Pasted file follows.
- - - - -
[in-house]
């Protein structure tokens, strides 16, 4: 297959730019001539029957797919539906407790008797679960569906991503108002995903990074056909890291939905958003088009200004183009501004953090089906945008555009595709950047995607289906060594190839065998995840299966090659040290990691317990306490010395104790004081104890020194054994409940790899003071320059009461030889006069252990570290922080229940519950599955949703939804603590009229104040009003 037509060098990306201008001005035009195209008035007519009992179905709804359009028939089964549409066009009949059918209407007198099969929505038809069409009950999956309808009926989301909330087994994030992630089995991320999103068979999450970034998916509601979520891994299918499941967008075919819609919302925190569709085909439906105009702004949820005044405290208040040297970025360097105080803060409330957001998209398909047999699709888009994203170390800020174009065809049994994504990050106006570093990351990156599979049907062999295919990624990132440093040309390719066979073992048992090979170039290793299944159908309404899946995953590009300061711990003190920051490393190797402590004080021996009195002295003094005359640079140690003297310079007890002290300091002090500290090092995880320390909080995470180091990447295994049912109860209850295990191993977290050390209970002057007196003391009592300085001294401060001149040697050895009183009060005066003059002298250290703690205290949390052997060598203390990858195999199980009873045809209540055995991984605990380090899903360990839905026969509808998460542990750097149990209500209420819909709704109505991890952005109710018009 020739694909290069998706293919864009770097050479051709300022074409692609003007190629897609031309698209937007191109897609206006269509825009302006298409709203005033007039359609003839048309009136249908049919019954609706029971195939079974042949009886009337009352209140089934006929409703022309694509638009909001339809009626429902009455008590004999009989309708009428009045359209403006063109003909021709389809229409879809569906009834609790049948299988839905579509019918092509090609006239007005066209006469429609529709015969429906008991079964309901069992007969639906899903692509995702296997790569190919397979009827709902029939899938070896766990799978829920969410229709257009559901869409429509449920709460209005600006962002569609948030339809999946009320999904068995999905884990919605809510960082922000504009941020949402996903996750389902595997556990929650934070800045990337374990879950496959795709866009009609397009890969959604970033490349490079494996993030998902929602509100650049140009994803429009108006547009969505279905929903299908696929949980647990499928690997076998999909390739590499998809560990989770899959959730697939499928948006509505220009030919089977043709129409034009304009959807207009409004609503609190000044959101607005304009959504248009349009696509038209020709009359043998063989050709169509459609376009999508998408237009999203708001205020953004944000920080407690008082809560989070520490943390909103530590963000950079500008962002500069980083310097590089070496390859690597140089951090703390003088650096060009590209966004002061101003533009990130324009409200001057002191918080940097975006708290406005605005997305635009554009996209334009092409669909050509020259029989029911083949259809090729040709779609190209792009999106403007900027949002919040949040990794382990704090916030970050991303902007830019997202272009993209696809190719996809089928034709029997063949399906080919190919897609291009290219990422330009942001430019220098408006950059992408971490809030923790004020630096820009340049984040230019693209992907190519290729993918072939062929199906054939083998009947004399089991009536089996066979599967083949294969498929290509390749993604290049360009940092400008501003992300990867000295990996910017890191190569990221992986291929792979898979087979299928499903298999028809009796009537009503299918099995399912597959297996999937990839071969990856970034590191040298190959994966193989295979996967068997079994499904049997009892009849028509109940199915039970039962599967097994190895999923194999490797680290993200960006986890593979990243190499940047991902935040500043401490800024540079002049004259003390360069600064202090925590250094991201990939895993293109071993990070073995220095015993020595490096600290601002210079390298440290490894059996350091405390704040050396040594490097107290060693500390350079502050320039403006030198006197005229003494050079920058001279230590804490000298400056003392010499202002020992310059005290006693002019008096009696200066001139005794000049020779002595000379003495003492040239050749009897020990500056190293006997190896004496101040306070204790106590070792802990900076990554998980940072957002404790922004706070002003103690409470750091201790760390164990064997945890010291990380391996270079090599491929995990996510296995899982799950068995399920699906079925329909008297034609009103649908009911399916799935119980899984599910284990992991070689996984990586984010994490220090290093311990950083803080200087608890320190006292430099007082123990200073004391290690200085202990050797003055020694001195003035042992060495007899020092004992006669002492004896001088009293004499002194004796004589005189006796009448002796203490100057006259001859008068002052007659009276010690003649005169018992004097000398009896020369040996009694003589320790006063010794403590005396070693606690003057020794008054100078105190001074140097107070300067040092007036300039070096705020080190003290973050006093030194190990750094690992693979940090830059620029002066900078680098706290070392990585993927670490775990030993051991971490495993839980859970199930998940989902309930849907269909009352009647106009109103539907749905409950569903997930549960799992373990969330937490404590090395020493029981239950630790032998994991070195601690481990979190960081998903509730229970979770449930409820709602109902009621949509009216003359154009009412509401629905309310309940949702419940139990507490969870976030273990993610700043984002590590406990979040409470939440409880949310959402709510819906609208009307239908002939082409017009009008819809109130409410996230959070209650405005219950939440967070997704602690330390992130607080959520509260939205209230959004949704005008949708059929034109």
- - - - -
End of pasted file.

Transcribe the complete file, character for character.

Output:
[in-house]
């Protein structure tokens, strides 16, 4: 297959730019001539029957797919539906407790008797679960569906991503108002995903990074056909890291939905958003088009200004183009501004953090089906945008555009595709950047995607289906060594190839065998995840299966090659040290990691317990306490010395104790004081104890020194054994409940790899003071320059009461030889006069252990570290922080229940519950599955949703939804603590009229104040009003 037509060098990306201008001005035009195209008035007519009992179905709804359009028939089964549409066009009949059918209407007198099969929505038809069409009950999956309808009926989301909330087994994030992630089995991320999103068979999450970034998916509601979520891994299918499941967008075919819609919302925190569709085909439906105009702004949820005044405290208040040297970025360097105080803060409330957001998209398909047999699709888009994203170390800020174009065809049994994504990050106006570093990351990156599979049907062999295919990624990132440093040309390719066979073992048992090979170039290793299944159908309404899946995953590009300061711990003190920051490393190797402590004080021996009195002295003094005359640079140690003297310079007890002290300091002090500290090092995880320390909080995470180091990447295994049912109860209850295990191993977290050390209970002057007196003391009592300085001294401060001149040697050895009183009060005066003059002298250290703690205290949390052997060598203390990858195999199980009873045809209540055995991984605990380090899903360990839905026969509808998460542990750097149990209500209420819909709704109505991890952005109710018009 020739694909290069998706293919864009770097050479051709300022074409692609003007190629897609031309698209937007191109897609206006269509825009302006298409709203005033007039359609003839048309009136249908049919019954609706029971195939079974042949009886009337009352209140089934006929409703022309694509638009909001339809009626429902009455008590004999009989309708009428009045359209403006063109003909021709389809229409879809569906009834609790049948299988839905579509019918092509090609006239007005066209006469429609529709015969429906008991079964309901069992007969639906899903692509995702296997790569190919397979009827709902029939899938070896766990799978829920969410229709257009559901869409429509449920709460209005600006962002569609948030339809999946009320999904068995999905884990919605809510960082922000504009941020949402996903996750389902595997556990929650934070800045990337374990879950496959795709866009009609397009890969959604970033490349490079494996993030998902929602509100650049140009994803429009108006547009969505279905929903299908696929949980647990499928690997076998999909390739590499998809560990989770899959959730697939499928948006509505220009030919089977043709129409034009304009959807207009409004609503609190000044959101607005304009959504248009349009696509038209020709009359043998063989050709169509459609376009999508998408237009999203708001205020953004944000920080407690008082809560989070520490943390909103530590963000950079500008962002500069980083310097590089070496390859690597140089951090703390003088650096060009590209966004002061101003533009990130324009409200001057002191918080940097975006708290406005605005997305635009554009996209334009092409669909050509020259029989029911083949259809090729040709779609190209792009999106403007900027949002919040949040990794382990704090916030970050991303902007830019997202272009993209696809190719996809089928034709029997063949399906080919190919897609291009290219990422330009942001430019220098408006950059992408971490809030923790004020630096820009340049984040230019693209992907190519290729993918072939062929199906054939083998009947004399089991009536089996066979599967083949294969498929290509390749993604290049360009940092400008501003992300990867000295990996910017890191190569990221992986291929792979898979087979299928499903298999028809009796009537009503299918099995399912597959297996999937990839071969990856970034590191040298190959994966193989295979996967068997079994499904049997009892009849028509109940199915039970039962599967097994190895999923194999490797680290993200960006986890593979990243190499940047991902935040500043401490800024540079002049004259003390360069600064202090925590250094991201990939895993293109071993990070073995220095015993020595490096600290601002210079390298440290490894059996350091405390704040050396040594490097107290060693500390350079502050320039403006030198006197005229003494050079920058001279230590804490000298400056003392010499202002020992310059005290006693002019008096009696200066001139005794000049020779002595000379003495003492040239050749009897020990500056190293006997190896004496101040306070204790106590070792802990900076990554998980940072957002404790922004706070002003103690409470750091201790760390164990064997945890010291990380391996270079090599491929995990996510296995899982799950068995399920699906079925329909008297034609009103649908009911399916799935119980899984599910284990992991070689996984990586984010994490220090290093311990950083803080200087608890320190006292430099007082123990200073004391290690200085202990050797003055020694001195003035042992060495007899020092004992006669002492004896001088009293004499002194004796004589005189006796009448002796203490100057006259001859008068002052007659009276010690003649005169018992004097000398009896020369040996009694003589320790006063010794403590005396070693606690003057020794008054100078105190001074140097107070300067040092007036300039070096705020080190003290973050006093030194190990750094690992693979940090830059620029002066900078680098706290070392990585993927670490775990030993051991971490495993839980859970199930998940989902309930849907269909009352009647106009109103539907749905409950569903997930549960799992373990969330937490404590090395020493029981239950630790032998994991070195601690481990979190960081998903509730229970979770449930409820709602109902009621949509009216003359154009009412509401629905309310309940949702419940139990507490969870976030273990993610700043984002590590406990979040409470939440409880949310959402709510819906609208009307239908002939082409017009009008819809109130409410996230959070209650405005219950939440967070997704602690330390992130607080959520509260939205209230959004949704005008949708059929034109």